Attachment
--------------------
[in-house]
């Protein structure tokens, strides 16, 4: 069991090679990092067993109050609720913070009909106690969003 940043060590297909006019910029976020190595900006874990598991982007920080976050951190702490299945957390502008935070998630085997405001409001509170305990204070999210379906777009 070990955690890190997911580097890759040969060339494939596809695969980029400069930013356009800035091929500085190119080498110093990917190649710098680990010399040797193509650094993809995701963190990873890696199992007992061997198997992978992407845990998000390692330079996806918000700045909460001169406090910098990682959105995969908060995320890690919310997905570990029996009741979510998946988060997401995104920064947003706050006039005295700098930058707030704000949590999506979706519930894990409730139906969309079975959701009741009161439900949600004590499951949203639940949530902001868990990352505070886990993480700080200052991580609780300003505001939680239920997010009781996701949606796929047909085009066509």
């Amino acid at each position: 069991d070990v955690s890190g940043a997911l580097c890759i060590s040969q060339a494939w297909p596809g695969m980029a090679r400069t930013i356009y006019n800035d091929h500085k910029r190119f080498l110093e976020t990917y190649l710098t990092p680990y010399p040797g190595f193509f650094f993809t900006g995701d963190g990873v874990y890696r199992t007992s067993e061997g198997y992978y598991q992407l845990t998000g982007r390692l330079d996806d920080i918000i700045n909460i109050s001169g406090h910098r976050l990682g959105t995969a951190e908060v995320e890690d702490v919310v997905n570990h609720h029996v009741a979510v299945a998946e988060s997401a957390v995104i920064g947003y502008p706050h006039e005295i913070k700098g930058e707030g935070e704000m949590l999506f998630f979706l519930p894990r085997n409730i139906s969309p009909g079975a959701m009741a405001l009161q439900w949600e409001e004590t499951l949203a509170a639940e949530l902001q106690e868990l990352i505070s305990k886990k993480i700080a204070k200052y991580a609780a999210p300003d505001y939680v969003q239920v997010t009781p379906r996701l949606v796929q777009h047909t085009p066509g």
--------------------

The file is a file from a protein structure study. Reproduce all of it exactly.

[in-house]
């Protein structure tokens, strides 16, 4: 069991090679990092067993109050609720913070009909106690969003 940043060590297909006019910029976020190595900006874990598991982007920080976050951190702490299945957390502008935070998630085997405001409001509170305990204070999210379906777009 070990955690890190997911580097890759040969060339494939596809695969980029400069930013356009800035091929500085190119080498110093990917190649710098680990010399040797193509650094993809995701963190990873890696199992007992061997198997992978992407845990998000390692330079996806918000700045909460001169406090910098990682959105995969908060995320890690919310997905570990029996009741979510998946988060997401995104920064947003706050006039005295700098930058707030704000949590999506979706519930894990409730139906969309079975959701009741009161439900949600004590499951949203639940949530902001868990990352505070886990993480700080200052991580609780300003505001939680239920997010009781996701949606796929047909085009066509």
């Amino acid at each position: 069991d070990v955690s890190g940043a997911l580097c890759i060590s040969q060339a494939w297909p596809g695969m980029a090679r400069t930013i356009y006019n800035d091929h500085k910029r190119f080498l110093e976020t990917y190649l710098t990092p680990y010399p040797g190595f193509f650094f993809t900006g995701d963190g990873v874990y890696r199992t007992s067993e061997g198997y992978y598991q992407l845990t998000g982007r390692l330079d996806d920080i918000i700045n909460i109050s001169g406090h910098r976050l990682g959105t995969a951190e908060v995320e890690d702490v919310v997905n570990h609720h029996v009741a979510v299945a998946e988060s997401a957390v995104i920064g947003y502008p706050h006039e005295i913070k700098g930058e707030g935070e704000m949590l999506f998630f979706l519930p894990r085997n409730i139906s969309p009909g079975a959701m009741a405001l009161q439900w949600e409001e004590t499951l949203a509170a639940e949530l902001q106690e868990l990352i505070s305990k886990k993480i700080a204070k200052y991580a609780a999210p300003d505001y939680v969003q239920v997010t009781p379906r996701l949606v796929q777009h047909t085009p066509g």